A small triumph: Magnolia ‘Heaven Scent’

When I started the garden I planned to plant one magnolia a year, the aim being to have something of a ‘magnolia walk’ eventually. The first two died. It was my fault, trying to run before I could walk and planting them before I had dug over the soil, got enough soil conditioner to improve the soil and the misfortune of that hot, dry spell in 2018 – before we had power so could not get water from the well to water. To make up for it I planted two this year, and last year, and of the 2019 crop, one is flowering. (The other is ‘Daphne’ and flowers later). So here is ‘Heaven Scent’. It grew well last year and is rewarding me for looking after it with a satisfying six flowers open at once. I know that this is pretty dull to those of you with mature magnolias but it gives me hope!

Despite the strong winds of Sunday the flowers hung on and are opening nicely. ‘Heaven Scent’ was raised in California by Todd Gresham in the 1950s so is pretty old. He produced thousands of seedlings and this was one of the first series he called ‘Svelte Brunettes’. It is a hybrid of Magnolia liliiflora ‘Nigra’ x M. veitchii and has an AGM. The flowers are pale pink, striped with deeper pink and are supposed to be very fragrant though I must admit that I am not very convinced, as yet. Maybe a warmer day may help. (STOP PRESS –  Today was a sunny day and I had a good sniff and it is indeed very fragrant and pleasant.) It is supposed to be a compact tree, suitable for smaller gardens and I would assume, with Magnolia liliiflora in its ancestry that it will produce some later, summer flowers when mature. Either way, it has grown and flowered and for that I am grateful.

 

 

 

 

7 Comments on “A small triumph: Magnolia ‘Heaven Scent’”

  1. tonytomeo
    April 7, 2020 at 11:53 am #

    Oh, I remember this one. We grew magnolias in the late 1990s. It did not go well. We were not equipped for them at the time, so much of the crops went bad before we could sell them. They are surprisingly unpopular here, even though they do surprisingly well, even in mild climates.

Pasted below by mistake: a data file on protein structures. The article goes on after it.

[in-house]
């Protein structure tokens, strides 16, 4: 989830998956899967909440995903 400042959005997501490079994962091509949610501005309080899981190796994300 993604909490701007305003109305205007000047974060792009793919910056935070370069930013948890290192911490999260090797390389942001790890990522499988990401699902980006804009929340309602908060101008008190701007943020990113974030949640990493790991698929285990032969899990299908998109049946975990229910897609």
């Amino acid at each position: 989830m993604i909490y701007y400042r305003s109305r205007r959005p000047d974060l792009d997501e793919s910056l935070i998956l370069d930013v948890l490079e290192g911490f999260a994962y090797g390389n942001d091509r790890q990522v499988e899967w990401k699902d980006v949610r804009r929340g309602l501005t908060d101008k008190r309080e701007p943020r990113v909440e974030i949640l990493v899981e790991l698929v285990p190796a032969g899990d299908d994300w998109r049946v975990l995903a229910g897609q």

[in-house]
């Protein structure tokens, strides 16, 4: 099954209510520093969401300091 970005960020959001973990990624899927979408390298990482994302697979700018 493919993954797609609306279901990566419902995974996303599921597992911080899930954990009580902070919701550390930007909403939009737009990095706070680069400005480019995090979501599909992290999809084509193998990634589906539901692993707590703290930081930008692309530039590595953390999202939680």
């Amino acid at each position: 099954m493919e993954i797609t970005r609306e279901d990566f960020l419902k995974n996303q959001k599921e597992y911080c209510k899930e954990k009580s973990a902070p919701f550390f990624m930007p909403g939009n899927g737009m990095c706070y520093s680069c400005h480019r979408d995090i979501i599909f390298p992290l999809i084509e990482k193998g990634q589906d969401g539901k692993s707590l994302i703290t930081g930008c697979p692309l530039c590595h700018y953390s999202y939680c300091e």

• thebikinggardener
      April 7, 2020 at 1:55 pm #

      I wonder why they are not popular there? Quite odd.

      • tonytomeo
        April 7, 2020 at 4:46 pm #

        It is impossible to say. Japanese maples are stupidly popular here, even though they dislike the arid climate. Even though we used to grow them, I dislike them. All the so-called ‘landscapers’ claim to like them to go along with the fad. It would be nice if so-called ‘landscapers’ preferred species that actually want to be here.

        • thebikinggardener
          April 8, 2020 at 11:10 am #

          I have succumbed to one Japanese maple. They grow well here though there is the trend to treat them as patio plants and to put them in pots. A hot, sunny patio is the last place they want to be. I understand the desire for fancy, cut-leaved forms but I don’t think they would look right in a mixed garden like mine and I think the more ordinary forms, which will stand more chance of success here, are lovely enough as it is.

          • tonytomeo
            April 9, 2020 at 2:30 am #

            I would agree, but I have also seen some of the fancier sorts looking spectacular in mixed gardens in other regions, such as the Pacific Northwest. (I try to look at them as someone who can appreciate them more than I do.)

  2. Paddy Tobin
    April 7, 2020 at 11:06 pm #

    A nice magnolia. We have one which really suffered in 2018 but has recovered. Best wishes with them.

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